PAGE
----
Hydrogen sensor working principle
Hydrogen is an invisible, odorless, flammable and explosive gas. In our production and life, there are some places where hydrogen release and leakage are prone to occur. By using hydrogen monitoring equipment, the hydrogen concentration in the air can be monitored in real time.
A hydrogen sensor is a conversion device that can measure a usable electrical signal by converting the hydrogen concentration. At normal temperature, it has high sensitivity and selectivity to hydrogen. In production and life, the hydrogen sensor plays an important role in preventing hydrogen concentration from exceeding the limit and providing early warning.
Hydrogen sensor working principle
Common Hydrogen sensor working principles include conductive type, thermoelectric type, catalytic combustion type and electrochemical type.
When the device adsorbs hydrogen, the hydrogen releases electrons as a donor and combines with the oxygen ions in the chemical adsorption layer, so the carrier concentration changes. Based on the functional relationship between the change value and the hydrogen volume fraction, the real-time concentration of hydrogen is calculated. This is how an electrical conductor hydrogen transmitter works.
When the sensitive element is exposed to an environment containing hydrogen, under the action of the catalytic metal, the hydrogen and oxygen react to generate water vapor and release heat. Therefore, the end where the catalytic metal is deposited has a high temperature, which is the hot end, and the end where the catalytic metal is not deposited has a low temperature. As the cold end, due to the thermoelectric power generation effect (Seebeck effect) of the thermoelectric material, the temperature difference between the hot end and the cold end is converted into a temperature difference potential and output in the form of an electrical signal, thereby realizing the detection of hydrogen. This is It is called a thermoelectric hydrogen transmitter.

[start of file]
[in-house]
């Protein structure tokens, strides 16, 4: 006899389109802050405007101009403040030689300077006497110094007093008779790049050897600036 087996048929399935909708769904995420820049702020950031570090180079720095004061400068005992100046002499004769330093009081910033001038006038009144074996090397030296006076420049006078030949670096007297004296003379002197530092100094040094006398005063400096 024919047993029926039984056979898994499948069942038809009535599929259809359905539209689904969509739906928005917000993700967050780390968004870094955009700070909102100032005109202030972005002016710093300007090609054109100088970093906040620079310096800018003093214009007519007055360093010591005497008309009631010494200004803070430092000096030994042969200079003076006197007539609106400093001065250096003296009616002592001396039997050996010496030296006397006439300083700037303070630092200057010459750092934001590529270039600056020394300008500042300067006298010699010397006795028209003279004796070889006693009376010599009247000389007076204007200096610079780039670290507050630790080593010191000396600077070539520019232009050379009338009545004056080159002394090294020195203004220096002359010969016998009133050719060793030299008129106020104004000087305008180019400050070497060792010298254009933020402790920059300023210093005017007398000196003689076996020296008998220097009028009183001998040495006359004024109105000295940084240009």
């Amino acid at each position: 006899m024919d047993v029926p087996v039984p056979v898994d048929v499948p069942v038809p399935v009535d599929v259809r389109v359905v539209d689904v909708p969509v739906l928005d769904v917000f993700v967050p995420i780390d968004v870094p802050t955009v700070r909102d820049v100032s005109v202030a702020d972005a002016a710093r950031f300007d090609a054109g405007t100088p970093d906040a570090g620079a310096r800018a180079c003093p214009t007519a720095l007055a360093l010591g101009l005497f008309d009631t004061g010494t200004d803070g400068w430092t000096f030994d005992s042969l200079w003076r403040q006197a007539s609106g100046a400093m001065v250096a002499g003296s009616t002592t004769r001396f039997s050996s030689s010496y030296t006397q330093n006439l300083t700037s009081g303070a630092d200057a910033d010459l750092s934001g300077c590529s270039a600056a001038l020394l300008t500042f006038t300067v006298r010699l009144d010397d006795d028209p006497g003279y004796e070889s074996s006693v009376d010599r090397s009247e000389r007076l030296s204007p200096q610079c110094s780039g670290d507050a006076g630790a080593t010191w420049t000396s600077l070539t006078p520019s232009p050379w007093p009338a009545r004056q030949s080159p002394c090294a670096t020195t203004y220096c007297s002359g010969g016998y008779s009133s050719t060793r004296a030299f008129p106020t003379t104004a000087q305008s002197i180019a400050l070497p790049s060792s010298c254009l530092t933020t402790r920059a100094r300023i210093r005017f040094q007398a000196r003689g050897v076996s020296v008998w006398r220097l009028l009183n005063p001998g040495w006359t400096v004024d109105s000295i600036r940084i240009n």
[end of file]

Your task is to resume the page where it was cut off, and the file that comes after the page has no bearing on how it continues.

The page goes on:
The electrochemical hydrogen sensor utilizes the active chemical properties of hydrogen, which has reducing or oxidizing properties, and is a precision monitoring device. During the process of participating in chemical reactions, electrons are released or absorbed, and a large number of electrons form a current. The size of the current is proportional to the gas concentration. By measuring the size of the current, the real-time concentration of hydrogen can be measured.
What are the characteristics of electrochemical hydrogen sensors?
1.The use of electrochemical hydrogen sensors can quickly and sensitively collect the hydrogen concentration in the use environment, and the measurement accuracy is high, up to ±3% FS, and the repeatability can be up to within 2%.
2.The equipment adopts a unique compensation algorithm and multi-stage standard gas calibration, which has many characteristics such as strong anti-interference ability, high stability and long service life.
3.The concentration of hydrogen released in different environments is different, so the range of measuring hydrogen concentration is 0~1000ppm, 0~40000ppm, etc.
Hydrogen sensor applications
In the field of industrial control, such as in nuclear reactors, power generation industry and communication industry, in the process of mining naturally occurring minerals such as coal, minerals, crude oil, natural gas, etc., in the processing of fossil fuels or rocket fuel, and ammonia and methanol During the synthesis process, it is usually necessary to install hydrogen sensors for early warning monitoring of hydrogen leakage. The key to these applications is that the hydrogen concentration must be controlled below the set minimum flammable concentration value.
In various environments, hydrogen sensors, as an important part of gas monitoring, play the role of real-time monitoring, data transmission, and abnormal alarms.
As a new energy source, hydrogen has the advantages of high combustion efficiency and non-polluting products. In life, common hydrogen-powered electric vehicles take advantage of the non-polluting nature of hydrogen. However, hydrogen is flammable and explosive, colorless and odorless, and the human body cannot detect it when it leaks. In new energy vehicles, in order to ensure the safe use of related facilities, hydrogen sensors are often configured to monitor possible hydrogen leakage in hydrogen fuel cells in real time, serving as the core of abnormal alarm and linkage control.